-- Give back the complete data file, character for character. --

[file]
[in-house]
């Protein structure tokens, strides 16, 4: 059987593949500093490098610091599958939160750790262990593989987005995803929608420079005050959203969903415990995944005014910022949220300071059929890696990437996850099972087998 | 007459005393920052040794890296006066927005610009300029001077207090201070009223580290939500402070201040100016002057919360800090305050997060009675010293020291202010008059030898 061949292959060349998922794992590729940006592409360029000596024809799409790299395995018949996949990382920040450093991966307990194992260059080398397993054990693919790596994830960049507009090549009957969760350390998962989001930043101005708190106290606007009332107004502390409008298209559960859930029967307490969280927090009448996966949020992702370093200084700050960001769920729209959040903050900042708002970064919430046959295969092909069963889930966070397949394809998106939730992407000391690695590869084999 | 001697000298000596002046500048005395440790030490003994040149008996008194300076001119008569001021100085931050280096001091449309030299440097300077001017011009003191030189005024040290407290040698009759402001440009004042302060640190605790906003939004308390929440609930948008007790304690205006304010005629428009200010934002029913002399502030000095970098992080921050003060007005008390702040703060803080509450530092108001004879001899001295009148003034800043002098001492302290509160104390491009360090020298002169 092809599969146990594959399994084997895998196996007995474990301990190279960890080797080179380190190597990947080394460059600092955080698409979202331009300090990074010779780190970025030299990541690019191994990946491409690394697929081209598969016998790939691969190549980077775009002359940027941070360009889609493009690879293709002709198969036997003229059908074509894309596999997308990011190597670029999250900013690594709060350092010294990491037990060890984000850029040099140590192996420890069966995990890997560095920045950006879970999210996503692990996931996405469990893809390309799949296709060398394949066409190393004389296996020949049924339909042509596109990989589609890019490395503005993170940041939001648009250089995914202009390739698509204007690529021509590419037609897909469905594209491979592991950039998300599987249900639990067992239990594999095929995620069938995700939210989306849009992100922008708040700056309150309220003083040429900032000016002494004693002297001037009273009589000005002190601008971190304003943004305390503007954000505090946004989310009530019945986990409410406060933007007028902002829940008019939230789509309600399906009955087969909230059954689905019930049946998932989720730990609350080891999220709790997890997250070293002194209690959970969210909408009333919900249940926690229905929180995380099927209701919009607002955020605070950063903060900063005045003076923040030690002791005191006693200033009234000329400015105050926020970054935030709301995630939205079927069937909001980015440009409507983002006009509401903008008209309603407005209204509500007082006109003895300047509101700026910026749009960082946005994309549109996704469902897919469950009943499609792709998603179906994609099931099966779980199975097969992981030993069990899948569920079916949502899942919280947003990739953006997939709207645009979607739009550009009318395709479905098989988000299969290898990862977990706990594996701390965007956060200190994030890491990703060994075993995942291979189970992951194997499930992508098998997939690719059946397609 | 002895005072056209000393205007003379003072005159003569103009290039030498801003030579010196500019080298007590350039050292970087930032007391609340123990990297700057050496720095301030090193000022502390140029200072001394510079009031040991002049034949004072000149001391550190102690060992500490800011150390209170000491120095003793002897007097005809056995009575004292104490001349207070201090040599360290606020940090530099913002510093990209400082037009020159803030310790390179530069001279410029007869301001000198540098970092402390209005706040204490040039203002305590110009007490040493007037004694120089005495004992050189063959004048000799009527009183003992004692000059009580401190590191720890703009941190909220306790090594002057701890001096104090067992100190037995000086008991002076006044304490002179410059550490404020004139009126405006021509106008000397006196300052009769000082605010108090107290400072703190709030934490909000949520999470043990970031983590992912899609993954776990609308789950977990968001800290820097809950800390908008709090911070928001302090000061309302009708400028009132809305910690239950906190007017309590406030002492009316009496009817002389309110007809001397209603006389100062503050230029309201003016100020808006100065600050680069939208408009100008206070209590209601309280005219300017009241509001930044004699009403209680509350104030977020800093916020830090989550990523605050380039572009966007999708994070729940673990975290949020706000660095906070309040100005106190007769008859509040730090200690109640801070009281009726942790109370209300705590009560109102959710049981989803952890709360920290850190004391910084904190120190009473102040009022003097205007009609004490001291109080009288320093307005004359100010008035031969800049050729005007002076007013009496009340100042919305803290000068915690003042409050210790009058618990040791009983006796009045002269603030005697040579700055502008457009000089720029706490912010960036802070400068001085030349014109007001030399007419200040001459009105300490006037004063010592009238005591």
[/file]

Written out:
[in-house]
């Protein structure tokens, strides 16, 4: 059987593949500093490098610091599958939160750790262990593989987005995803929608420079005050959203969903415990995944005014910022949220300071059929890696990437996850099972087998 | 007459005393920052040794890296006066927005610009300029001077207090201070009223580290939500402070201040100016002057919360800090305050997060009675010293020291202010008059030898 061949292959060349998922794992590729940006592409360029000596024809799409790299395995018949996949990382920040450093991966307990194992260059080398397993054990693919790596994830960049507009090549009957969760350390998962989001930043101005708190106290606007009332107004502390409008298209559960859930029967307490969280927090009448996966949020992702370093200084700050960001769920729209959040903050900042708002970064919430046959295969092909069963889930966070397949394809998106939730992407000391690695590869084999 | 001697000298000596002046500048005395440790030490003994040149008996008194300076001119008569001021100085931050280096001091449309030299440097300077001017011009003191030189005024040290407290040698009759402001440009004042302060640190605790906003939004308390929440609930948008007790304690205006304010005629428009200010934002029913002399502030000095970098992080921050003060007005008390702040703060803080509450530092108001004879001899001295009148003034800043002098001492302290509160104390491009360090020298002169 092809599969146990594959399994084997895998196996007995474990301990190279960890080797080179380190190597990947080394460059600092955080698409979202331009300090990074010779780190970025030299990541690019191994990946491409690394697929081209598969016998790939691969190549980077775009002359940027941070360009889609493009690879293709002709198969036997003229059908074509894309596999997308990011190597670029999250900013690594709060350092010294990491037990060890984000850029040099140590192996420890069966995990890997560095920045950006879970999210996503692990996931996405469990893809390309799949296709060398394949066409190393004389296996020949049924339909042509596109990989589609890019490395503005993170940041939001648009250089995914202009390739698509204007690529021509590419037609897909469905594209491979592991950039998300599987249900639990067992239990594999095929995620069938995700939210989306849009992100922008708040700056309150309220003083040429900032000016002494004693002297001037009273009589000005002190601008971190304003943004305390503007954000505090946004989310009530019945986990409410406060933007007028902002829940008019939230789509309600399906009955087969909230059954689905019930049946998932989720730990609350080891999220709790997890997250070293002194209690959970969210909408009333919900249940926690229905929180995380099927209701919009607002955020605070950063903060900063005045003076923040030690002791005191006693200033009234000329400015105050926020970054935030709301995630939205079927069937909001980015440009409507983002006009509401903008008209309603407005209204509500007082006109003895300047509101700026910026749009960082946005994309549109996704469902897919469950009943499609792709998603179906994609099931099966779980199975097969992981030993069990899948569920079916949502899942919280947003990739953006997939709207645009979607739009550009009318395709479905098989988000299969290898990862977990706990594996701390965007956060200190994030890491990703060994075993995942291979189970992951194997499930992508098998997939690719059946397609 | 002895005072056209000393205007003379003072005159003569103009290039030498801003030579010196500019080298007590350039050292970087930032007391609340123990990297700057050496720095301030090193000022502390140029200072001394510079009031040991002049034949004072000149001391550190102690060992500490800011150390209170000491120095003793002897007097005809056995009575004292104490001349207070201090040599360290606020940090530099913002510093990209400082037009020159803030310790390179530069001279410029007869301001000198540098970092402390209005706040204490040039203002305590110009007490040493007037004694120089005495004992050189063959004048000799009527009183003992004692000059009580401190590191720890703009941190909220306790090594002057701890001096104090067992100190037995000086008991002076006044304490002179410059550490404020004139009126405006021509106008000397006196300052009769000082605010108090107290400072703190709030934490909000949520999470043990970031983590992912899609993954776990609308789950977990968001800290820097809950800390908008709090911070928001302090000061309302009708400028009132809305910690239950906190007017309590406030002492009316009496009817002389309110007809001397209603006389100062503050230029309201003016100020808006100065600050680069939208408009100008206070209590209601309280005219300017009241509001930044004699009403209680509350104030977020800093916020830090989550990523605050380039572009966007999708994070729940673990975290949020706000660095906070309040100005106190007769008859509040730090200690109640801070009281009726942790109370209300705590009560109102959710049981989803952890709360920290850190004391910084904190120190009473102040009022003097205007009609004490001291109080009288320093307005004359100010008035031969800049050729005007002076007013009496009340100042919305803290000068915690003042409050210790009058618990040791009983006796009045002269603030005697040579700055502008457009000089720029706490912010960036802070400068001085030349014109007001030399007419200040001459009105300490006037004063010592009238005591």